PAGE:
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Bermuda is one of the wealthiest fund domiciles around the globe with a GDP per capita of approximately $80,000. The economy is reliant upon financial services and tourism – both of which have been affected by the economic downturn. (Bermuda is the world’s third biggest reinsurance centre – after London and New York.)
The economy is currently in recession. Further growth prospects depend upon what happens to its tourism industry (which is heavily dependent upon the US) and financial services – in particular reinsurance and asset management.
Government and politics
Whilst Bermuda has a long history of political and governmental stability this is not necessarily certain to last forever. It has the third oldest parliament in the world and is the UK’s oldest colony and the longest lasting democracy in the western hemisphere.
Bermuda's first political party, the Progressive Labour Party (PLP), was formed in February 1963 with mainly black and working class voters.
In 1965, the two-party system was launched with the formation of the United Bermuda Party (UBP), which had the support of the majority of white voters and of some blacks. The current premier, Ewart Brown, is from the Progressive Labour Party (PLP), will continue to be tested by dissident PLP members continuing to push for his early replacement well in advance of the completion of his five-year term and national elections due in 2013.
Given the likelihood of a prolonged period of weakness in Bermuda's economy, Mr Brown could struggle to maintain authority over the government and the party. The premier's position has so far been bolstered by the reluctance of his most credible leadership rival, the minister of finance and deputy premier, Paula Cox, to challenge him. However, that may change if further political scandals concerning Mr Brown emerge and a leadership challenge could be called at short notice if a majority of PLP members decide he has become an electoral liability.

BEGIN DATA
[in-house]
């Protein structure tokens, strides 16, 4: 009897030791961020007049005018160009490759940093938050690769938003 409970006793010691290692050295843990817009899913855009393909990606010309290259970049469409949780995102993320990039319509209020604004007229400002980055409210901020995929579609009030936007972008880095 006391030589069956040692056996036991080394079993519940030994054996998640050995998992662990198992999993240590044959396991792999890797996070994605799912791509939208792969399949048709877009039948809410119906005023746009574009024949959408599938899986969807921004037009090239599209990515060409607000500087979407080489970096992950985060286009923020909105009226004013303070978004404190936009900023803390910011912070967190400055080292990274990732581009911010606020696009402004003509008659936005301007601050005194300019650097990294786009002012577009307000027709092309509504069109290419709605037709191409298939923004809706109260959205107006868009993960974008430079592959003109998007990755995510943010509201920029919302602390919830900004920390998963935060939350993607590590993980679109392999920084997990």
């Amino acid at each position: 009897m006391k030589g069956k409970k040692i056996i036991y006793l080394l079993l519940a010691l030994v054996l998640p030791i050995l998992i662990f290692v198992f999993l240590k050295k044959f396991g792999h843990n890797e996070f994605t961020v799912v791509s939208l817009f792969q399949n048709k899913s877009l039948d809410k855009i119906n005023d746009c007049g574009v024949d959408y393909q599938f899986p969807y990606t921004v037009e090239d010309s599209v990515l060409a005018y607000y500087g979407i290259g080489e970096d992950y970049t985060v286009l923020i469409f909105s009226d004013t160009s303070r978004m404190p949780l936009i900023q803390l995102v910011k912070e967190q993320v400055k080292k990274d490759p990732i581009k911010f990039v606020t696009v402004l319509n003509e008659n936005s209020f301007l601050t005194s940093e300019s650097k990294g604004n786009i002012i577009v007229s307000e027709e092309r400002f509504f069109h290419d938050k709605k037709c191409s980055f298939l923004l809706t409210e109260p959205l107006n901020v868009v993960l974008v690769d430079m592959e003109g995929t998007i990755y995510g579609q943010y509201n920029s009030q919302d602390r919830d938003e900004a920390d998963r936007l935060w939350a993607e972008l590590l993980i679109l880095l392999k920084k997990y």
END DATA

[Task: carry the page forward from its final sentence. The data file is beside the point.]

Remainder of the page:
Mr Brown relationship with the UK and the Governor, Richard Gozney, came into the spotlight in June this year when he agreed to take a number of prisoners from the Americans who had been held at Guantanamo Bay. The British were unhappy that this decision was taken without their approval.
The issue of the Guantanamo Bay detainees has again raised the question of whether Bermuda will ever seek to obtain independence from the UK. Bermuda's experience with self-government has led to discussions of possible complete independence by both parties.
An independence referendum that was called by the UBP in 1995 was defeated. However the vote may not have been a true test of support for independence as the Progressive Labour Party urged its membership and supporters to boycott the referendum. This was despite independence having been one of the PLP's central principles since the party's inception in 1963. In 1968, the PLP election platform stated that, "No government can be either responsible or democratic while under the rule of another country. Colonialism is a cancer.”
Bermuda has occasionally and on very brief occasions suffered from civil disturbance (between some of the working class black population and governing class). For example there were disturbances in December 1977, following the execution of two men found guilty of the 1972-73 assassinations of Governor Sir Richard Sharples and four others. But from the 1980s, the increasing prosperity of all Bermudians, has largely ameliorated these tensions.
In November 2008 the UK government said it would conduct a review into Bermuda’s finance industry which angered Premier Ewart Brown who called it an insult to the colony.
Bermuda has been an oasis of stability in the Atlantic Ocean. It has a well developed infrastructure. There is, however, a small possibility that the political situation could deteriorate in the medium to long term.
Threats to this domicile
The one real threat to this domicile would be an unexpected and severe deterioration in the political situation in Bermuda. There is no more than a remote possibility at present that this could occur. And independence would not of course need to have any impact upon Bermuda’s financial services industry. The only concern would be (independent or not) that taxes could rise – possibly significantly - on the Bermuda’s fund industry. This domicile is in recession but will not want to find itself in the crisis position that the government of Cayman did this September.
The growing interest that the G20 countries are taking in all offshore centres could also have an impact on Bermuda. Added to which the AIFM Directive might possibly affect this jurisdiction insofar as it is home to managers that want distribution within the EU.